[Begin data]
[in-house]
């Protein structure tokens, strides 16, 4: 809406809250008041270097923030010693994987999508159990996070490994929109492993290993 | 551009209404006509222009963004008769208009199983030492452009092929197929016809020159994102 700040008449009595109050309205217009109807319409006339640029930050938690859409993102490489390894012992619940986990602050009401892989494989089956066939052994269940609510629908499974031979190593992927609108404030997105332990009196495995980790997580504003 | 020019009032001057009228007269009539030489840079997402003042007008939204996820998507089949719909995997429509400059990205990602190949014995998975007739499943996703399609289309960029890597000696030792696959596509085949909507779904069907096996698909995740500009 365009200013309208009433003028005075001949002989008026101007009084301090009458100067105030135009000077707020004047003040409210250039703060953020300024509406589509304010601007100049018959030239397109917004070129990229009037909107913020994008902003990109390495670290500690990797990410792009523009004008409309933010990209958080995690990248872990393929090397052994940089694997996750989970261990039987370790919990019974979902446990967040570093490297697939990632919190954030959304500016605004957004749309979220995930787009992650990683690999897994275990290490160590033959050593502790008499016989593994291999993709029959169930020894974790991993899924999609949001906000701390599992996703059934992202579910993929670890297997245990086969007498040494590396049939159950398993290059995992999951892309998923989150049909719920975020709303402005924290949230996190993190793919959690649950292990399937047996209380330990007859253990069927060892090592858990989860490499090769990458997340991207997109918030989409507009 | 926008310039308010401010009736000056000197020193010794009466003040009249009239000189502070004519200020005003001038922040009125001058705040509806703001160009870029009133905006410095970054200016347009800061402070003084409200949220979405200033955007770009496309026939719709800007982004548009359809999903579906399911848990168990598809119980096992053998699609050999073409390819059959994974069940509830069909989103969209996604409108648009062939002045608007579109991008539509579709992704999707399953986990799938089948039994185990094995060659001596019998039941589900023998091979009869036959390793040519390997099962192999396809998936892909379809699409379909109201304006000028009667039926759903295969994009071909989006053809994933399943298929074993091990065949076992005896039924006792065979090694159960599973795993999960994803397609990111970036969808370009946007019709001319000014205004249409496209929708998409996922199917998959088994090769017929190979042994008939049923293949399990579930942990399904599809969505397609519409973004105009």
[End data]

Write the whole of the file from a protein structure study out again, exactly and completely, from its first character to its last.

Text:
[in-house]
């Protein structure tokens, strides 16, 4: 809406809250008041270097923030010693994987999508159990996070490994929109492993290993 | 551009209404006509222009963004008769208009199983030492452009092929197929016809020159994102 700040008449009595109050309205217009109807319409006339640029930050938690859409993102490489390894012992619940986990602050009401892989494989089956066939052994269940609510629908499974031979190593992927609108404030997105332990009196495995980790997580504003 | 020019009032001057009228007269009539030489840079997402003042007008939204996820998507089949719909995997429509400059990205990602190949014995998975007739499943996703399609289309960029890597000696030792696959596509085949909507779904069907096996698909995740500009 365009200013309208009433003028005075001949002989008026101007009084301090009458100067105030135009000077707020004047003040409210250039703060953020300024509406589509304010601007100049018959030239397109917004070129990229009037909107913020994008902003990109390495670290500690990797990410792009523009004008409309933010990209958080995690990248872990393929090397052994940089694997996750989970261990039987370790919990019974979902446990967040570093490297697939990632919190954030959304500016605004957004749309979220995930787009992650990683690999897994275990290490160590033959050593502790008499016989593994291999993709029959169930020894974790991993899924999609949001906000701390599992996703059934992202579910993929670890297997245990086969007498040494590396049939159950398993290059995992999951892309998923989150049909719920975020709303402005924290949230996190993190793919959690649950292990399937047996209380330990007859253990069927060892090592858990989860490499090769990458997340991207997109918030989409507009 | 926008310039308010401010009736000056000197020193010794009466003040009249009239000189502070004519200020005003001038922040009125001058705040509806703001160009870029009133905006410095970054200016347009800061402070003084409200949220979405200033955007770009496309026939719709800007982004548009359809999903579906399911848990168990598809119980096992053998699609050999073409390819059959994974069940509830069909989103969209996604409108648009062939002045608007579109991008539509579709992704999707399953986990799938089948039994185990094995060659001596019998039941589900023998091979009869036959390793040519390997099962192999396809998936892909379809699409379909109201304006000028009667039926759903295969994009071909989006053809994933399943298929074993091990065949076992005896039924006792065979090694159960599973795993999960994803397609990111970036969808370009946007019709001319000014205004249409496209929708998409996922199917998959088994090769017929190979042994008939049923293949399990579930942990399904599809969505397609519409973004105009």